Acrylamide monomer leaching from Polyacrylamide-treated irrigation furrows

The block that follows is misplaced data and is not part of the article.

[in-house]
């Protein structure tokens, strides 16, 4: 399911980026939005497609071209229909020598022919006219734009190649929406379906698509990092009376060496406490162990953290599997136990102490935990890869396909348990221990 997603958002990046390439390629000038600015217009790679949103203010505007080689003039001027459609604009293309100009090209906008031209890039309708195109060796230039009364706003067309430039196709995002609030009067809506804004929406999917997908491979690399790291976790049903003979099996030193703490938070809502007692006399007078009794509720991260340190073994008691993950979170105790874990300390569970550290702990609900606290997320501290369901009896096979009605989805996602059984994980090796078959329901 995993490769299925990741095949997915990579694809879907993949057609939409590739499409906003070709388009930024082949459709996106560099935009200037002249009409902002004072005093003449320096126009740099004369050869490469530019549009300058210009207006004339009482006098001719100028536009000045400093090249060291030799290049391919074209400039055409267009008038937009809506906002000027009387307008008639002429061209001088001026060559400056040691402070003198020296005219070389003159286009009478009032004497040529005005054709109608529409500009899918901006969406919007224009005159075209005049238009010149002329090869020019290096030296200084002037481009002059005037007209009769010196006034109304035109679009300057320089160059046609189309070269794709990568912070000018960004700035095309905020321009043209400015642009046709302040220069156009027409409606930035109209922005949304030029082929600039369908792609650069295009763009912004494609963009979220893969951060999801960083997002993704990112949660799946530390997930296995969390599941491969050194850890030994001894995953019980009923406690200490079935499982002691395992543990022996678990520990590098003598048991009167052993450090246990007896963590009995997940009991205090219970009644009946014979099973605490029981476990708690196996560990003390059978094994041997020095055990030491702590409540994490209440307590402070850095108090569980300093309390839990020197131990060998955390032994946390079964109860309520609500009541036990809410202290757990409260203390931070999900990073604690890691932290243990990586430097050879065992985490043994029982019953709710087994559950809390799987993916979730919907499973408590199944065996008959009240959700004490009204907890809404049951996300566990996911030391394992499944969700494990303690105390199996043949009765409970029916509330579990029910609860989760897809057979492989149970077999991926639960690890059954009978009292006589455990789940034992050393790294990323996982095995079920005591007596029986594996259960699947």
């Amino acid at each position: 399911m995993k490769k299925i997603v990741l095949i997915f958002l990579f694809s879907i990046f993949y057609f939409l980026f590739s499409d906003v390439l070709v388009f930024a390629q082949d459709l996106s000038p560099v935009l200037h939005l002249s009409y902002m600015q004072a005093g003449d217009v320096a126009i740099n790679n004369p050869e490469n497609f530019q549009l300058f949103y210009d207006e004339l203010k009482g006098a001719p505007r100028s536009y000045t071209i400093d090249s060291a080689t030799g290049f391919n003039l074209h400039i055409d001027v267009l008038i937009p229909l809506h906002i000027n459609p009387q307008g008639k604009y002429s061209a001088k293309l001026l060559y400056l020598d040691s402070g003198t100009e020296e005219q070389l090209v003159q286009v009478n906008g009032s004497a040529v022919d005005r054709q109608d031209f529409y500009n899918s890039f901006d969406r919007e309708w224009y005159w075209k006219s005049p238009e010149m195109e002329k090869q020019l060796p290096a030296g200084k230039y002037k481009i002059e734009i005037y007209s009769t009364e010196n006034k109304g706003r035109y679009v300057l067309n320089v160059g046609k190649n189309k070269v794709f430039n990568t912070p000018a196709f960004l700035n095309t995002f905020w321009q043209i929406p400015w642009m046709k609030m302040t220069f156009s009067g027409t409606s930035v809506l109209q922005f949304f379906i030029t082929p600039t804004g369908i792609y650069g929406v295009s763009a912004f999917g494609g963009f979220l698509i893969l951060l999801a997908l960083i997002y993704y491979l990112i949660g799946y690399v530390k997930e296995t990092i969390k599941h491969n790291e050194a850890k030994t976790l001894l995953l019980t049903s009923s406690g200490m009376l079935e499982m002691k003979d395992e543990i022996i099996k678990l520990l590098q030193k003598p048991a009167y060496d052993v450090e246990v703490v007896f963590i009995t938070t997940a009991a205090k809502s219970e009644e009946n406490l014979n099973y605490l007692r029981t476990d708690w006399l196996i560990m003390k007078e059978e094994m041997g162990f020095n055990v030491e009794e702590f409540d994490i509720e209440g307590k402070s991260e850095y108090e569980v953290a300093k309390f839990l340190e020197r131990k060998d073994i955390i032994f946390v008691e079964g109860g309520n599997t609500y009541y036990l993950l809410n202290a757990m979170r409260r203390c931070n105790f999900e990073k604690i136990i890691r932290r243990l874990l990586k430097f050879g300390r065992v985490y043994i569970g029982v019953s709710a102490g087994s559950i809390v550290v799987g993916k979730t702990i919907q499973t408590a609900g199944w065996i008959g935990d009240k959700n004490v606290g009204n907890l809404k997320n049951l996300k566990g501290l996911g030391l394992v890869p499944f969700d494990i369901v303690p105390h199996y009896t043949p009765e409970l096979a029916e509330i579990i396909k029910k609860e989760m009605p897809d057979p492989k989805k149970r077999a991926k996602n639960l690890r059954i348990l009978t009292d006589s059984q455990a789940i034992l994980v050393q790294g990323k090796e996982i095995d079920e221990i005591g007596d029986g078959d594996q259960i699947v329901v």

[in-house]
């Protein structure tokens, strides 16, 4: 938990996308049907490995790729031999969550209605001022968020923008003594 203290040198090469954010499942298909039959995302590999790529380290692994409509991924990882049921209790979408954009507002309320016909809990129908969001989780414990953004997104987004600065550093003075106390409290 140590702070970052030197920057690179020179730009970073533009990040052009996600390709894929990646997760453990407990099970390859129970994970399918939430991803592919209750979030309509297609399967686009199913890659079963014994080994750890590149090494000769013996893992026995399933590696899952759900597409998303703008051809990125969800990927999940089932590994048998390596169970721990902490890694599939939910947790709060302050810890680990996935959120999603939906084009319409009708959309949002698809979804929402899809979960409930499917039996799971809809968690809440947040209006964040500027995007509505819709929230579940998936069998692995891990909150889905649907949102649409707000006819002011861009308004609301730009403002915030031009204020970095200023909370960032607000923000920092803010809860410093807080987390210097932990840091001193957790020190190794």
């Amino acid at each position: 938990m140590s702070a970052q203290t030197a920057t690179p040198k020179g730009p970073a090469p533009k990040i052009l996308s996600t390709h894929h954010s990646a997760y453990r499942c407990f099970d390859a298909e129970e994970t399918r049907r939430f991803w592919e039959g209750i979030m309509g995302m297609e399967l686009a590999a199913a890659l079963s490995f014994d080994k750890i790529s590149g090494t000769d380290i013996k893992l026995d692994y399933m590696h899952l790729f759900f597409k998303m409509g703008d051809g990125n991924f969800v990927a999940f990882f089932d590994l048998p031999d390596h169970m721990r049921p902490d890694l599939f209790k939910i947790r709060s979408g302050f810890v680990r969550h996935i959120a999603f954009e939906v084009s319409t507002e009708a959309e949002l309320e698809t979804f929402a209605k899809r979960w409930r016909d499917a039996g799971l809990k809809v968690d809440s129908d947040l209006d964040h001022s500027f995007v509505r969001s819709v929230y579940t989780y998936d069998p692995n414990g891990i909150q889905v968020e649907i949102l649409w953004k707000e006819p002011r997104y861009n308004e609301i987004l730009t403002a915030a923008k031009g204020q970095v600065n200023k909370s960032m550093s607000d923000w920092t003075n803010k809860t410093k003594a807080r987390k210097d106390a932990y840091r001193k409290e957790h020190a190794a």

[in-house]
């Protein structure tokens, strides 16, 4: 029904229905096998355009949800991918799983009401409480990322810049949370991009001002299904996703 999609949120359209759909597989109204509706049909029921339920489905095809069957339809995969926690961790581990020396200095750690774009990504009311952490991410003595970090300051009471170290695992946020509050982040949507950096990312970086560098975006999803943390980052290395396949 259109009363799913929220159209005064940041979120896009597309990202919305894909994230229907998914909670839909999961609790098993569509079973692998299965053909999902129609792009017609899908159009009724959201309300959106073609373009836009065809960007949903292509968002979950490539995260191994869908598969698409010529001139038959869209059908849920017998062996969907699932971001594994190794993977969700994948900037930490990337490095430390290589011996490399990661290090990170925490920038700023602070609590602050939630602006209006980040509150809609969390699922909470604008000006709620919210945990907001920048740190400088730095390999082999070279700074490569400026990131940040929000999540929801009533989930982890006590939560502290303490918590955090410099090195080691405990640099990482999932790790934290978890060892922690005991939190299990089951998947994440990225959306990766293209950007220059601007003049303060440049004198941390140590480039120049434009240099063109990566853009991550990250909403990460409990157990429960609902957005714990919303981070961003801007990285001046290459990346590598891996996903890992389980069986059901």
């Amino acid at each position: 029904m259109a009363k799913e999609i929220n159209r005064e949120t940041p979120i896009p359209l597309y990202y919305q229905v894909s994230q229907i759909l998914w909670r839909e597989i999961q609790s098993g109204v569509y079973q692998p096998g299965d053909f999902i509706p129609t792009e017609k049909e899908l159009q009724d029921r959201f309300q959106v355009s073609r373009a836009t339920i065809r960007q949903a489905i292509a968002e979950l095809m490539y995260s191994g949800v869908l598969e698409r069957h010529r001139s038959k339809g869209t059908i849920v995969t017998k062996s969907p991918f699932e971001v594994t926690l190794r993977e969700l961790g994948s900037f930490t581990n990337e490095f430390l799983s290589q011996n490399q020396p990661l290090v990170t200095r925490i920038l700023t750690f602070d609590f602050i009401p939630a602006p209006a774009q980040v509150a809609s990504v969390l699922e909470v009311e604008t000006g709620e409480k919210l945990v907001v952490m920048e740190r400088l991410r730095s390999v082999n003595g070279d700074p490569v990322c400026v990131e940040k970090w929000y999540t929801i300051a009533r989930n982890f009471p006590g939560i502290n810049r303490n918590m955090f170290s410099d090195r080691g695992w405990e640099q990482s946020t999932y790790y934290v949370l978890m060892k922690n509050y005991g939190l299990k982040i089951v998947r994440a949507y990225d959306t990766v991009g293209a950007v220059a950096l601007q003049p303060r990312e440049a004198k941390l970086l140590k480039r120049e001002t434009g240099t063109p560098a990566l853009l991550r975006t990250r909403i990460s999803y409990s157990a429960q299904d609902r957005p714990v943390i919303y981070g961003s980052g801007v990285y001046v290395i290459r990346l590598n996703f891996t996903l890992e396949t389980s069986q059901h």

Water-soluble anionic polyacrylamide (WSPAM), which is used to reduce erosion in furrow irrigated fields and other agriculture applications, contains less than 0.05% acrylamide monomer (AMD). Acrylamide monomer, a potent neurotoxicant and suspected carcinogen, is readily dissolved and transported in flowing water. The study quantified AMD leaching losses from a WSPAM-treated corn (Zea mays L.) field using continuous extraction-walled percolation samplers buried at 1.2 m depth. The samplers were placed 30 and 150 m from the inflow source along a 180-m-long corn field. The field was furrow irrigated using WSPAM at the rate of 10 mg L–1 during furrow advance. Percolation water and furrow inflows were monitored for AMD during and after three furrow irrigations. The samples were analyzed for AMD using a gas chromatograph equipped with an electron-capture detector. Furrow inflows contained an average AMD concentration of 5.5 µg L–1. The AMD in percolation water samples never exceeded the minimum detection limit and the de facto potable water standard of 0.5 µg L–1. The risk that ground water beneath these WSPAM-treated furrow irrigated soils will be contaminated with AMD appears minimal.